Three weeks ago, I noticed trends on campus and thought they were worth investigating. I found that most guys and girls on campus have certain pieces of clothing (yoga pants and basketball shorts) that they fall back on to be comfortable.
What about the students that don’t choose to wear these articles of clothing?
During my lengthy sits in the CUB, I noticed that overall girls seemed to be wearing ensembles (outfits put together with forethought) more often than yoga pants. However, almost every male student I saw was wearing basketball shorts.
In the animal kingdom, it is normally the males who are, for lack of a better word, prettier, the peacock being a brilliant example. Its dazzling plumage doubles as a sign of virility and tool for intimidation, protecting its territory from predators and other males. The peahen is left with rather unfortunate lackluster feathers the color of dirt.
It seems that the human race is quite the inverse. While the WSU campus is home to many a snappy dressing gentleman, most do not seem as infatuated with their appearances as their female counterparts.
There seems to be a deep crevasse between male and female mentalities regarding fashion. Why does it seem that a guy can throw on whatever and leave the house feeling perfectly content while girls feel the need to wear ensembles? With an uncanny likeness to Rodin’s Thinker, I sat and pondered.
Do girls wear clothing to impress guys? It does seem this could be a probable answer. If you want the bro in your geology class to notice you, it would make sense to slap a pair of heels on and strut your stuff. However, contrary to popular belief, many guys don’t really care what we wear. Sure, they like it when we look good, but they would just as likely take us in jeans and t-shirts.
More likely, girls may wear fashion forward ensembles to impress other girls. I think that it is entirely possible that we wear what we do in search of acceptance from those around us. To be completely honest, I care more about the opinions of women regarding my wardrobe than that of the men folk.
When you look like you care about your appearance, do people treat you differently? I will be the first to admit that I am an attention seeker, and it feels good to be validated by compliments. However, these compliments not only acknowledge my clothes, but my existence. When my choices in fashion are applauded, I feel a connection to someone that proves that I am not floating like a lonely ghost around campus.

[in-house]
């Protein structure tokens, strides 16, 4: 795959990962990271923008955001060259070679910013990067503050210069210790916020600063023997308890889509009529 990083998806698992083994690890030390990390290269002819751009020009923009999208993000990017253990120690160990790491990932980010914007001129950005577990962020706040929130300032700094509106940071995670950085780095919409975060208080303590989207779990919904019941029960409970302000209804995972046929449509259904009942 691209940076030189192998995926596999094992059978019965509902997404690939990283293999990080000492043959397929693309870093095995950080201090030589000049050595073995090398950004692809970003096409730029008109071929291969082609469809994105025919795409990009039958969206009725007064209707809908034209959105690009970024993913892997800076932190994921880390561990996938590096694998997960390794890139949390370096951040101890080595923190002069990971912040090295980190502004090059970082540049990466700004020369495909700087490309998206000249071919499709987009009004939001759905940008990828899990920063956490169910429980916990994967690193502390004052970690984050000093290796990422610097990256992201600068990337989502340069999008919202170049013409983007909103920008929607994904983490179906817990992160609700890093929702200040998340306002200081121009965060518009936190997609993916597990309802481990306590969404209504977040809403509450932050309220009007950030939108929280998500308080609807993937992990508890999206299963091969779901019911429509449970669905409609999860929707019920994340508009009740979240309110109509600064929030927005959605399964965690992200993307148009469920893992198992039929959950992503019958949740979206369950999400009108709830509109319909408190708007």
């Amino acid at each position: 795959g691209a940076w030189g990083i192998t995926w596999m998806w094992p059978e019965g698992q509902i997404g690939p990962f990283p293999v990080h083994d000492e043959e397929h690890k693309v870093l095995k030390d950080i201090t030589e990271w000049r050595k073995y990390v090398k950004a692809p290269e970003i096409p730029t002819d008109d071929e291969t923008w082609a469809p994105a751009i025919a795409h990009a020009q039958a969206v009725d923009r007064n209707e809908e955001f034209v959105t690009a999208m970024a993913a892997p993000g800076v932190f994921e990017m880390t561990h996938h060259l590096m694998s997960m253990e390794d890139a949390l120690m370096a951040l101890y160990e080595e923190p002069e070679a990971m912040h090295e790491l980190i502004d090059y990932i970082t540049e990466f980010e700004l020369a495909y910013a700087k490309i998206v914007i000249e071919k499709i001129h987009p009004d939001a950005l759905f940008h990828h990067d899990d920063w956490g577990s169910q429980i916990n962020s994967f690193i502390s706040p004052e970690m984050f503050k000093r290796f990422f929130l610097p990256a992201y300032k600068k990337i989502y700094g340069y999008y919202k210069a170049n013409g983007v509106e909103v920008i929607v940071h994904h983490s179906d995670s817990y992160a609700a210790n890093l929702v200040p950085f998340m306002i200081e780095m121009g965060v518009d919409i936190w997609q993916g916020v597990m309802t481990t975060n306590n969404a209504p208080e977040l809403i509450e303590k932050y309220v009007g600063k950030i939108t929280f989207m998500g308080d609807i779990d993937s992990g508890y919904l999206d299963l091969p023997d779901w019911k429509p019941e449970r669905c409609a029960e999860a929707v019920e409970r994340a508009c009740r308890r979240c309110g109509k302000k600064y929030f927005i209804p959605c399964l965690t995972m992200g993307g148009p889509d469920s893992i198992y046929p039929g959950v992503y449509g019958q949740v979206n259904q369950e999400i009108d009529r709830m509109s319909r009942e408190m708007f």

Maybe it’s the way clothing makes us feel. When I wear heels on campus, I imagine “Bulletproof” by La Roux playing in my wake, a proverbial theme song rendering me unstoppable. When I look good, I feel good and practically ooze confidence. This leads to positive changes in my mood and my posture, characteristics I notice in other girls who are snappy dressers.
When it comes down to it, there are a handful of things that separate men from women. Sexual dimorphism aside, men are creatures of action while women are more manipulative. Unlike the peacock, human males don’t seem to need flashy plumage to attract and intimidate. What the fairer sex wears allows inferred statements about ourselves without having to use words or action.
Is there a double standard in our society that holds women to a different standard than men? Is this why some girls feel like slobs wearing sweat pants in public while guys feel right at home in them?
I am not ignorant enough to say that I completely understand the male psyche regarding fashion, or the female take for that matter. Some girls would not be caught dead in a pair of stilettos, and some guys wear shirts and ties every day.
After thinking for an inordinate amount of time about seeming unanswerable questions, I realized that I was going about it all wrong. I could have interviewed Cougs by the thousands, and I would have still been miles away from an answer.
I finally came to the conclusion that while there is a difference in the fashion mentalities of men and women, the true difference lies in the mentalities of the individual.